Pomeranian Lab Mix: Can a Pomeranian Mate With Labrador?
As dog breeding becomes more commonplace, people are looking for more unique crossbreeds. There has been a large increase in recent years of breeders crossing large and small breeds together, rather than pairing similar-sized dogs.
One of the newest additions to the crossbreed world is Pomeranian Lab Mix, the Pomador; a cross between a Pomeranian and a Labrador. This unlikely pairing would not normally happen naturally, although smaller Labradors would be able to mate with a Pomeranian.
This Pomeranian Lab Mix breed profile will look at all aspects of the Pomador including the history of the parent breeds, personality, temperament, and health concerns.
Pomeranian Labrador Mix
The mixing of Labradors and Pomeranians is such a new crossing, that there is very little written about them either in books or online. What we know comes directly from the owners of these dogs and there are a host of different stories.
For the most part, it seems that Pomadors carry the nature of their Pomeranian parent, although a few do show the calmer nature of the Labrador. They are very smart, quick to learn, and quite lively in their personality.
Estimating their adult size is difficult. This is dependent on several factors including the size of both parent dogs and the randomness of genetics. If the Pomeranian parent was large for the breed then the resulting litter will be more likely to grow to a larger size. A standard-sized Pomeranian bred to a small Labrador could show a big variation in the litter. Due to the lack of knowledge on this crossbreed, there is no size guidance to follow.
When looking at the coat, we have a better understanding. The Labrador only has one coat type; short and smooth. They have a double coat that is water-resistant and low to moderate shedding. Pomeranians are long-coated dogs, with a soft undercoat and a coarse topcoat.
When it comes to coat colors and patterns, there is no end to the possibilities that a Pomador could show. Although Labradors only have three coat colors (black, chocolate, and yellow), Pomeranians have dozens of colors and patterns.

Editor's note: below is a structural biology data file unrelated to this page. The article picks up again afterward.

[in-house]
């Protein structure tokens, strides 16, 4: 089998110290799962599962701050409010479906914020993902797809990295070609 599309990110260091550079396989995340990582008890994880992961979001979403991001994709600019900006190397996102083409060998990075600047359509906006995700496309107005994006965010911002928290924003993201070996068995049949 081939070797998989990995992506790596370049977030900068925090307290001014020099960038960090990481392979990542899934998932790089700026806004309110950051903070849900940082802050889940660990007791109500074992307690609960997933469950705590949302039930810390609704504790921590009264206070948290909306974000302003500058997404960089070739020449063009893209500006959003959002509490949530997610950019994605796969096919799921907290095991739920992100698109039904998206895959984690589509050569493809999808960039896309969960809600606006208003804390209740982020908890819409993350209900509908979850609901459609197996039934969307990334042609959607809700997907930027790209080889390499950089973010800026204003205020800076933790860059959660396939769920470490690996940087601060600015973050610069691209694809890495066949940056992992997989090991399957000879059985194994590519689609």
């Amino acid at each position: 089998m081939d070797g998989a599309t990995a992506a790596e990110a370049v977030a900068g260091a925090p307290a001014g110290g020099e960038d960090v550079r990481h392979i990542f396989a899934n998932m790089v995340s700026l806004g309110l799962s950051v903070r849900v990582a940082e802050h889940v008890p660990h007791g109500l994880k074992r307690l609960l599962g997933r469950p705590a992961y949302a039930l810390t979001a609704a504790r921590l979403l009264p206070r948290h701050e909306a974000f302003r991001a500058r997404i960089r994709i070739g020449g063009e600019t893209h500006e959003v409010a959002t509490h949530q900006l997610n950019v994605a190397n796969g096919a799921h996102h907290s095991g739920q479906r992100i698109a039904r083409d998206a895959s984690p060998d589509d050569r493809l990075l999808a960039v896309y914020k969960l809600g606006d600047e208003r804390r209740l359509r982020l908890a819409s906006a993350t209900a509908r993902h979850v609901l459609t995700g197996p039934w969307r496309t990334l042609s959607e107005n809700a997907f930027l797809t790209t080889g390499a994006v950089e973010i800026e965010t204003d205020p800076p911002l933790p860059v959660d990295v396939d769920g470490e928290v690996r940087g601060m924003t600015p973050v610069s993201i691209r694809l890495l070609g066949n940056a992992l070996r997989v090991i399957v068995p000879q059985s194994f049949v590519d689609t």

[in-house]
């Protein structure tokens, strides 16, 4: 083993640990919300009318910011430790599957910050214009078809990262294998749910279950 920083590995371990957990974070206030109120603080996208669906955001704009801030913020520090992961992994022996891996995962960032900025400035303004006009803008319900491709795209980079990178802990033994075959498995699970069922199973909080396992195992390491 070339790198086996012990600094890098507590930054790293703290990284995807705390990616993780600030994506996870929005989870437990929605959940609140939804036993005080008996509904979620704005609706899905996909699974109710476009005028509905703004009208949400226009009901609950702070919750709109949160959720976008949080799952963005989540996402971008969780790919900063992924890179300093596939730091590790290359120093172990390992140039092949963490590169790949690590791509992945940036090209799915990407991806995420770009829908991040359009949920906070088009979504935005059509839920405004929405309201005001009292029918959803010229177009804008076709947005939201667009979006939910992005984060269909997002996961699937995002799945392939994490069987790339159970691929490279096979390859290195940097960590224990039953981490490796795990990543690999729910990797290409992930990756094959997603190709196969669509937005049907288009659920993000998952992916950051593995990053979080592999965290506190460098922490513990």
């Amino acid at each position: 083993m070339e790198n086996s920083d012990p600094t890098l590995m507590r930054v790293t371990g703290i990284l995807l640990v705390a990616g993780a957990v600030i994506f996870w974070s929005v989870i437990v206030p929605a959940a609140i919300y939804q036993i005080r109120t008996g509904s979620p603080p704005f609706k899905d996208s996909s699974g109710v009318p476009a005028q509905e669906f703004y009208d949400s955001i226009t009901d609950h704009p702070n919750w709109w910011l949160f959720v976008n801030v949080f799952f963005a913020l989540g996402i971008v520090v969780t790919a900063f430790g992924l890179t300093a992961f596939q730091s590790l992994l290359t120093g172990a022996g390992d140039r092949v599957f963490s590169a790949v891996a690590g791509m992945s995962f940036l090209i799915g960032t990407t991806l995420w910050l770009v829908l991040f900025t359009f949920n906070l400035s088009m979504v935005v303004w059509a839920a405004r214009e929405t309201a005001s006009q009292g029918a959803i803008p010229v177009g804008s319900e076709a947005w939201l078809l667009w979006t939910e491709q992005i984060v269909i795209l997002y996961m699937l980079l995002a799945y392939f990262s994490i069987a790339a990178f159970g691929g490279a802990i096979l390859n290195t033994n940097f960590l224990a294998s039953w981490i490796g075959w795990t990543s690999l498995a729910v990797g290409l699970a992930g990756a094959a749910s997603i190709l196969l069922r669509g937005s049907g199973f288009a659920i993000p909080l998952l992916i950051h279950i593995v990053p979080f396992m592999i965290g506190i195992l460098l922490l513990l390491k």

- Blue merle
- Chocolate merle
- Orange (golden yellow)
- Red sable
- Cream sable
- Orange sable
- Wolf sable (dark grey)
- Black and white
- Black parti
- Chocolate parti
- Blue parti
- Black and tan
- Chocolate and tan
- Blue merle and tan
- Black tri-color
- Chocolate tri-color
A Pomeranian Lab Mix may show any of these coat colors and patterns and either a short coat like the Labrador or a thicker, longer coat like a Pomeranian. Their physical appearance may also differ.
The Labrador’s tail is long and held downwards, whereas the Pomeranian has a bushy, curled tail held over the back. A Pomeranian Lab Mix may show either characteristic. The same can also be said for head shape and ears. Some Pomadors may have a pointed face with pricked ears or they could have a broader head shape with floppy ears.
As far as health concerns go, Pomadors do not have any specific ailments, but this cross is so new that there is no guarantee of health. They are still at risk of suffering from ailments that other small breeds experience. These include gastrointestinal illnesses, allergies, and joint problems.
They may also be prone to hip and knee dysplasia as Labradors are. Fortunately, Labradors do not have many breed-specific medical conditions to worry about, so the puppies have a chance to inherit their Labrador parent’s sturdy health.